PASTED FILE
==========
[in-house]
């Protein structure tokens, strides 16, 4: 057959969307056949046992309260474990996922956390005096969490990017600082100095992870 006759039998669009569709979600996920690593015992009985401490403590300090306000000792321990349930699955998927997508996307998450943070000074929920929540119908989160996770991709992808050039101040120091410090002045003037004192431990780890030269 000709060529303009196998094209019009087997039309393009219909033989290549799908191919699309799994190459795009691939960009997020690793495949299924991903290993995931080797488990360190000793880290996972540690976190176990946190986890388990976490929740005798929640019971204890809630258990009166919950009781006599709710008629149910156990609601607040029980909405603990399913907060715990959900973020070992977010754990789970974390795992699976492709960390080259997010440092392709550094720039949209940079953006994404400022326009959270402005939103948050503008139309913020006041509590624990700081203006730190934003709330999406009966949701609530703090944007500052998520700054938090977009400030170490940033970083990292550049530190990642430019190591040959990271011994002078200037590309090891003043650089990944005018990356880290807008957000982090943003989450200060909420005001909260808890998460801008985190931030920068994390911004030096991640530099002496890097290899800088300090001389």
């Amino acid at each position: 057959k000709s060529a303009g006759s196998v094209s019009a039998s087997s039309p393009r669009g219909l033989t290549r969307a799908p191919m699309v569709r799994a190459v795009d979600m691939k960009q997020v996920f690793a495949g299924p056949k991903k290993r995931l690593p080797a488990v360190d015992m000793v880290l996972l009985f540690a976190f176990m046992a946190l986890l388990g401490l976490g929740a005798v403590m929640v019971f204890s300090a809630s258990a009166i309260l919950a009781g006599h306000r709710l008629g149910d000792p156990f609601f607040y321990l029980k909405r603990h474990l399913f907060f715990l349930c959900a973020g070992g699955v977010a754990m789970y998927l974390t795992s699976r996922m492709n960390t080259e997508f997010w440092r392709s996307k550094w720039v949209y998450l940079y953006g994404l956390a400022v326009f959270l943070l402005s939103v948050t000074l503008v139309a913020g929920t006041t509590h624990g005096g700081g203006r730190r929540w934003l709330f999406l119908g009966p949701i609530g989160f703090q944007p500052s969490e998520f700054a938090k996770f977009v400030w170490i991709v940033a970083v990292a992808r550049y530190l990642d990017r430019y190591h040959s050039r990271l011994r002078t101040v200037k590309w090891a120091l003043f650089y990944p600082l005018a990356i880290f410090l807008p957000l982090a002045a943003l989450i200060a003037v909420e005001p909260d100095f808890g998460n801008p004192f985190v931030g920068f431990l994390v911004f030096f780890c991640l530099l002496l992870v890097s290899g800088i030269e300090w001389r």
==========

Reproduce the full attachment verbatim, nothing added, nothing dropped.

[in-house]
């Protein structure tokens, strides 16, 4: 057959969307056949046992309260474990996922956390005096969490990017600082100095992870 006759039998669009569709979600996920690593015992009985401490403590300090306000000792321990349930699955998927997508996307998450943070000074929920929540119908989160996770991709992808050039101040120091410090002045003037004192431990780890030269 000709060529303009196998094209019009087997039309393009219909033989290549799908191919699309799994190459795009691939960009997020690793495949299924991903290993995931080797488990360190000793880290996972540690976190176990946190986890388990976490929740005798929640019971204890809630258990009166919950009781006599709710008629149910156990609601607040029980909405603990399913907060715990959900973020070992977010754990789970974390795992699976492709960390080259997010440092392709550094720039949209940079953006994404400022326009959270402005939103948050503008139309913020006041509590624990700081203006730190934003709330999406009966949701609530703090944007500052998520700054938090977009400030170490940033970083990292550049530190990642430019190591040959990271011994002078200037590309090891003043650089990944005018990356880290807008957000982090943003989450200060909420005001909260808890998460801008985190931030920068994390911004030096991640530099002496890097290899800088300090001389």
């Amino acid at each position: 057959k000709s060529a303009g006759s196998v094209s019009a039998s087997s039309p393009r669009g219909l033989t290549r969307a799908p191919m699309v569709r799994a190459v795009d979600m691939k960009q997020v996920f690793a495949g299924p056949k991903k290993r995931l690593p080797a488990v360190d015992m000793v880290l996972l009985f540690a976190f176990m046992a946190l986890l388990g401490l976490g929740a005798v403590m929640v019971f204890s300090a809630s258990a009166i309260l919950a009781g006599h306000r709710l008629g149910d000792p156990f609601f607040y321990l029980k909405r603990h474990l399913f907060f715990l349930c959900a973020g070992g699955v977010a754990m789970y998927l974390t795992s699976r996922m492709n960390t080259e997508f997010w440092r392709s996307k550094w720039v949209y998450l940079y953006g994404l956390a400022v326009f959270l943070l402005s939103v948050t000074l503008v139309a913020g929920t006041t509590h624990g005096g700081g203006r730190r929540w934003l709330f999406l119908g009966p949701i609530g989160f703090q944007p500052s969490e998520f700054a938090k996770f977009v400030w170490i991709v940033a970083v990292a992808r550049y530190l990642d990017r430019y190591h040959s050039r990271l011994r002078t101040v200037k590309w090891a120091l003043f650089y990944p600082l005018a990356i880290f410090l807008p957000l982090a002045a943003l989450i200060a003037v909420e005001p909260d100095f808890g998460n801008p004192f985190v931030g920068f431990l994390v911004f030096f780890c991640l530099l002496l992870v890097s290899g800088i030269e300090w001389r």